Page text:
This week’s hike was in lovely Castle Rock, Colorado’s Castlewood Canyon State Park. When first arriving at the park, you may be hit with the same sentiment that I was—this looks a bit…urban. But we parked at Juniper Rock, one of the first parking lots available upon entry to the area, and began on the first available trail, which was paved and had a rather distracting view of the nearby highway. Picnic tables were everywhere, and there was even a volleyball net and playground nearby. Don’t fret as I did, though, folks—this certainly isn’t your suburban neighborhood park. Deeper within Castlewood Canyon State Park lies stunning views, trails for all fitness levels and even a bit of fascinating history.
I started out on trail A from the parking lot, which continued on for about ten minutes until meeting with trail K (a trail map is given to you upon entry to the park, and they are also widely available throughout the park). Trail K follows along the side of the namesake canyon for a while until plunging straight to the bottom with a series of staircases, and let me tell you—while the view of the canyon is beautiful from the top, it’s absolutely stunning from the bottom.
A river flows through the canyon, surrounded by a dense forest and flowing over various large boulders, creating a picturesque view. The trail itself isn’t too difficult, and creates a very pleasant and relaxing hike that people of all fitness levels can enjoy.
At the end of trail K, we set out on trail H and then M for a brief while to glimpse a view from the top of a very interesting historic ruin—the remains of Castlewood Dam. Constructed in 1890 with the hope of stimulating agriculture in the area, the dam broke after unusual amounts of rain in 1933, unleashing a wall of water that traveled all the way to downtown Denver, leaving the city flooded with four feet of standing water and wreaking havoc on property in the area.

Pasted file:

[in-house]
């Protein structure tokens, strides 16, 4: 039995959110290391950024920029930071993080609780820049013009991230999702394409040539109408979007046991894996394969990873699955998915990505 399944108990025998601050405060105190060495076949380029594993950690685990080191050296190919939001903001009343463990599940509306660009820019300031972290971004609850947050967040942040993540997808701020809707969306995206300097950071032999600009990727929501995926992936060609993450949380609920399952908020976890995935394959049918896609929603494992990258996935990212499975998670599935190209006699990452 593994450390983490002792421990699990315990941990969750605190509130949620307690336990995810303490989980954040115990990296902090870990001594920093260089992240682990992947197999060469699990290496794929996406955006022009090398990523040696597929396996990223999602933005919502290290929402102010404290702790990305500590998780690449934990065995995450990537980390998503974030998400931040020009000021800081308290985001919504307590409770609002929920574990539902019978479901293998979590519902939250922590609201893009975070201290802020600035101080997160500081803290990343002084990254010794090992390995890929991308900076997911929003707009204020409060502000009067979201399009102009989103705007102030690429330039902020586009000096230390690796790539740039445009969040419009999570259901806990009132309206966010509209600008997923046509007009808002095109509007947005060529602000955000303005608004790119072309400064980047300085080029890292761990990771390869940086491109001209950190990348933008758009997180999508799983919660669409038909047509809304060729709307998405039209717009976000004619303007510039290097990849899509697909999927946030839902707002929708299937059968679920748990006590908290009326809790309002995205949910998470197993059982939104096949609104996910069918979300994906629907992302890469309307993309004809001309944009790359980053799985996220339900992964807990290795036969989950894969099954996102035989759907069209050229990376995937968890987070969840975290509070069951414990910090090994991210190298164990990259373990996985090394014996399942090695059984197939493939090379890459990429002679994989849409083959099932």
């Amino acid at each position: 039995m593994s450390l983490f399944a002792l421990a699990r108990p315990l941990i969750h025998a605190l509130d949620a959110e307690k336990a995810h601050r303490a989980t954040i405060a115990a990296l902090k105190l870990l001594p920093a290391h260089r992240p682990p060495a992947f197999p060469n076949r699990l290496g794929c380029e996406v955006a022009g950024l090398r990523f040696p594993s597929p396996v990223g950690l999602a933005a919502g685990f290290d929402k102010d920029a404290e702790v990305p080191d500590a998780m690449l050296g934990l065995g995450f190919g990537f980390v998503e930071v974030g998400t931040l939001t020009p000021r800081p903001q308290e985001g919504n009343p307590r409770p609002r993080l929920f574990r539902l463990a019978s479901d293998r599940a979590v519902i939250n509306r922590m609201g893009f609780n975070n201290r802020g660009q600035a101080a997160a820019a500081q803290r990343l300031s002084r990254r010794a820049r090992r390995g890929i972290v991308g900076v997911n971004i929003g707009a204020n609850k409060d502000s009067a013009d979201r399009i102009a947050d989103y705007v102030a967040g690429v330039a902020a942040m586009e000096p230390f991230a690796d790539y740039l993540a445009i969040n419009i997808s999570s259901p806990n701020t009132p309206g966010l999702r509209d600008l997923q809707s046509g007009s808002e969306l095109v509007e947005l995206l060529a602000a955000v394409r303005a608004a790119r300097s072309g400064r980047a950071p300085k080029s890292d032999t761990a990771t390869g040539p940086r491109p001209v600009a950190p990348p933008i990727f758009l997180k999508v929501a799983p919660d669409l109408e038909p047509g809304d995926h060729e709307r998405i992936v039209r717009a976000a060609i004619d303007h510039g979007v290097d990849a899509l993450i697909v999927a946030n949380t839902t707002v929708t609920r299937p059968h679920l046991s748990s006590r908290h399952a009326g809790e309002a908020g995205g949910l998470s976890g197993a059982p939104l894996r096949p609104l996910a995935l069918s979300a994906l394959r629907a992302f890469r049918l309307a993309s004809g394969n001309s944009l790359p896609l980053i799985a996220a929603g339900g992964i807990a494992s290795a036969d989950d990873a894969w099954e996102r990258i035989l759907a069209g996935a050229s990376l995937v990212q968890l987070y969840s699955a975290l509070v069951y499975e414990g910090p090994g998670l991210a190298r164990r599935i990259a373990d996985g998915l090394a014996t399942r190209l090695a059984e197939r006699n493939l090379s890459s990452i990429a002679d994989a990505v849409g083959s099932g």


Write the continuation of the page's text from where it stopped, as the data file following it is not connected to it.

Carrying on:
The ruins of the dam itself are impressive, towering over the canyon as an eery reminder of that fateful night. You can walk right out to the edge for an impressive view of the canyon, but be careful—there are no railings to hang onto.
If you’d like to add nearly four miles to your hike (and your family doesn’t bail on you at the dam like mine did) you can continue on trail M and then trail J to the Lucas Homestead Historic Site—ruins of the residence of early settlers to the area. The Lucases arrived in Colorado in the late 1800s and constructed a house, cattle shelter, spring house and milk house, all of which still stand (in part) in the park. After abandoning the area in the late 1930s, the buildings were left to the elements and, eventually, the state of Colorado. Visiting the homestead is a great look at the challenges and realities of life out west before it was fully established, as well as a way to extend the hike and make it more challenging.
However, if you’re feeling beat by the time you get to the dam, hook back around on trail L, which creates a loop with trail K that will take you back out of the canyon and to the parking lot. Be warned, though, that it definitely won’t be as easy as descending into the canyon. While it certainly isn’t overly-difficult, it will definitely get your heart pumping. The entire hike took us about three hours, so it wasn’t too extreme by any measure and perfect for a short day hike.
If you’re looking for a scenic hike that can be easily adjusted to various levels of fitness challenge with a cool look at some little-known Colorado history, head down to Castlewood Canyon State Park. And don’t let the view from the parking lot deter you—there’s a lot more to this area than first meets the eye.